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Extract linearly independent subset of matrix columns

version 1.0.3 (1.3 KB) by Matt J
Loop-free code routine to find a maximal subset of linearly independent columns in a matrix


Updated 05 Aug 2020

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This submission is a very simple code routine that I have used for many years for finding a maximal subset of linearly independent columns of a matrix. It is based on an old conversation with Bruno Luong, which has recently resumed here,

and where he gives some mathematical explanation behind the method. I post this here for ease of reference, as it seems to be a frequently sought tool by Matlab Community members.


Extract a linearly independent set of columns of a given matrix X



X: The given input matrix
tol: A rank estimation tolerance. Default=1e-10


Xsub: The extracted columns of X
idx: The indices (into X) of the extracted columns


>> A=eye(3); A(:,3)=A(:,2)

A =

1 0 0
0 1 1
0 0 0

>> [X,idx]=licols(A)

X =

1 0
0 1
0 0

idx =

1 2

Cite As

Matt J (2021). Extract linearly independent subset of matrix columns (, MATLAB Central File Exchange. Retrieved .

Comments and Ratings (7)

Matthieu d'Argencé

Matt J

Basically, the QR decomposition is used to obtain a decomposition of the rank-r matrix A into the block form A*E=Q*[T,d; 0 0] where E is a column permutation matrix and T is an r-by-r upper triangular sub-matrix with non-zero decreasing diagonals. Because of the structure of the right hand side, we see that the sub-matrix Q*[T;0] has full rank r. Moreover, Q*[T;0] coincides with the first r columns of A*E and therefore these first r columns are also of full rank r. In other words, these columns are linearly independent and span the column space of A*E and therefore also of A. This is what we were looking for. Therefore, to obtain a linearly independent spanning subset of the original matrix A, we need only permute its columns to obtain A*E and extract the first r columns of A*E.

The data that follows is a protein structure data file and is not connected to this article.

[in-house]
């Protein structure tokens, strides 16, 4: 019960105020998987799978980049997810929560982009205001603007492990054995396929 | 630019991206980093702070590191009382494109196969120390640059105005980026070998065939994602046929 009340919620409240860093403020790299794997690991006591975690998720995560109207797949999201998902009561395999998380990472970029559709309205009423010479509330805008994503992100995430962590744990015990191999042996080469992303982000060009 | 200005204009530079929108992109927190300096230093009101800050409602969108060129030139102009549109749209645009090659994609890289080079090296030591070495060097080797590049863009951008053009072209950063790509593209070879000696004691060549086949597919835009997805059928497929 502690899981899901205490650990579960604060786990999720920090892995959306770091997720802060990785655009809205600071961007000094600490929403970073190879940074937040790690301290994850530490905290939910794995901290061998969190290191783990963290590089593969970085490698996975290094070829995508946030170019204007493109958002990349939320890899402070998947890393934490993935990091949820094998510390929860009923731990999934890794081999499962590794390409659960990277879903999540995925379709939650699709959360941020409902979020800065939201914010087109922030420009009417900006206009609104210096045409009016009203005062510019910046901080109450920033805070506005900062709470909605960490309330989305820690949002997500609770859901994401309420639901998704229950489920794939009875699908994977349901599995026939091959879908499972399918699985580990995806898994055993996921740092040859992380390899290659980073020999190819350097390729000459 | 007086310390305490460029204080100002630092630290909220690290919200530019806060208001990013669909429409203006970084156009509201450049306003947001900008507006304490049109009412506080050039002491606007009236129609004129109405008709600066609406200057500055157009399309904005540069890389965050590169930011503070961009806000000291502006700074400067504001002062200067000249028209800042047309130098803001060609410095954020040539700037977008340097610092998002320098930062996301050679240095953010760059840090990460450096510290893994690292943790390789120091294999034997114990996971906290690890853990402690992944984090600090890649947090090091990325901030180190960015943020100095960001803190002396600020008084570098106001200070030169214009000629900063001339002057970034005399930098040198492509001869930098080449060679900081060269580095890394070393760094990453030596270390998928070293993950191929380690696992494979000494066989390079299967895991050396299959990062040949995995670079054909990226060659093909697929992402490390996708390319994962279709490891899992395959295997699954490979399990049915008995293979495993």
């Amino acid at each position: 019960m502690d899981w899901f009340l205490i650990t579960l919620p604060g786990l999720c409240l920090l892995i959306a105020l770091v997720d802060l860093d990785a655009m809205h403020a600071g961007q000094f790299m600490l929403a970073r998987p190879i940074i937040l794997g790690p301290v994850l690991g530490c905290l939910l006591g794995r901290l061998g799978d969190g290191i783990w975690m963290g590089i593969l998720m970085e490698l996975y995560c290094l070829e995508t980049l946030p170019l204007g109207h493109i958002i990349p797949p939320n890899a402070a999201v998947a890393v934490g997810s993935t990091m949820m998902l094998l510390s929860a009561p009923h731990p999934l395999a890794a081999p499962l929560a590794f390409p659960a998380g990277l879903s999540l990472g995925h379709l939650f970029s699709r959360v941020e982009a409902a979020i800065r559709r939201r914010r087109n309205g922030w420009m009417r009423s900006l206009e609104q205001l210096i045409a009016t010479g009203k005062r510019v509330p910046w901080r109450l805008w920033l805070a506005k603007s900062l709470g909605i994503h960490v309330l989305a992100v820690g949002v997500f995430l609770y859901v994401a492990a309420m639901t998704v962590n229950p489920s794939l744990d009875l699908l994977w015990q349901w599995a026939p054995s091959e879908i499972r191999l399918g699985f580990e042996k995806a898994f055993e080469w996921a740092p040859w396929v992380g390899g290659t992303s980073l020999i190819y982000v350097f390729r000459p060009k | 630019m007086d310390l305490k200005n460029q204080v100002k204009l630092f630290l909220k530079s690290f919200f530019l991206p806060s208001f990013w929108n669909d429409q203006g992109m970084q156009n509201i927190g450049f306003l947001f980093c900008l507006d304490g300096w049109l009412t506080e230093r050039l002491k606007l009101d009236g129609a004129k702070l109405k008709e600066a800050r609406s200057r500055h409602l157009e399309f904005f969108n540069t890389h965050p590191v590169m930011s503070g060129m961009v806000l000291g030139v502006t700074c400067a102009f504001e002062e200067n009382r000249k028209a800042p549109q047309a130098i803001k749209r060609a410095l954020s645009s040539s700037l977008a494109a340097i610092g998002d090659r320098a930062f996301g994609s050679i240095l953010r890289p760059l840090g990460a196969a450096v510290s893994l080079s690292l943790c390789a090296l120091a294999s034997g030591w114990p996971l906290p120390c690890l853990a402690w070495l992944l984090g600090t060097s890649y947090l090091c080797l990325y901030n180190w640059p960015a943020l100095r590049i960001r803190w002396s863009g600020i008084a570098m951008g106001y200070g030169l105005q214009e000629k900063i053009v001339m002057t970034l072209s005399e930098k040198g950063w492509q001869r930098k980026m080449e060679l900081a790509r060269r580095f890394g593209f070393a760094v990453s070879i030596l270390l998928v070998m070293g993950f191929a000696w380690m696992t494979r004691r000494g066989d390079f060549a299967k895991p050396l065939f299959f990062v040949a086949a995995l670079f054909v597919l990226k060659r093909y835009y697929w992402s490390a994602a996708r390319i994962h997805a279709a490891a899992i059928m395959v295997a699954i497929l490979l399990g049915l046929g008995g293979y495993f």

@Matt J,
I would love to ask how would you chose independent columns from raw matrix while we only have transformed matrices? Any explanation or reference I can read would be appreciated?

Matt J

@HN, It just means the code has always worked for me, but I don't know why, mathematically. It relies on the empirical observation that in the QR decomposition, the R matrix is diagonally dominant, but I haven't seen a source to say if or why that's always true. If I find out why, though, I will amend the description. Thanks for your feedback!


By the way, does the statement "but to this day, I have not been able to find a rigorous mathematical explanation for why it works" implies there is no theoretical possibility to obtain linearly independent columns for the given matrix?
Thank you


MATLAB Release Compatibility
Created with R2010a
Compatible with R2010a and later releases
Platform Compatibility
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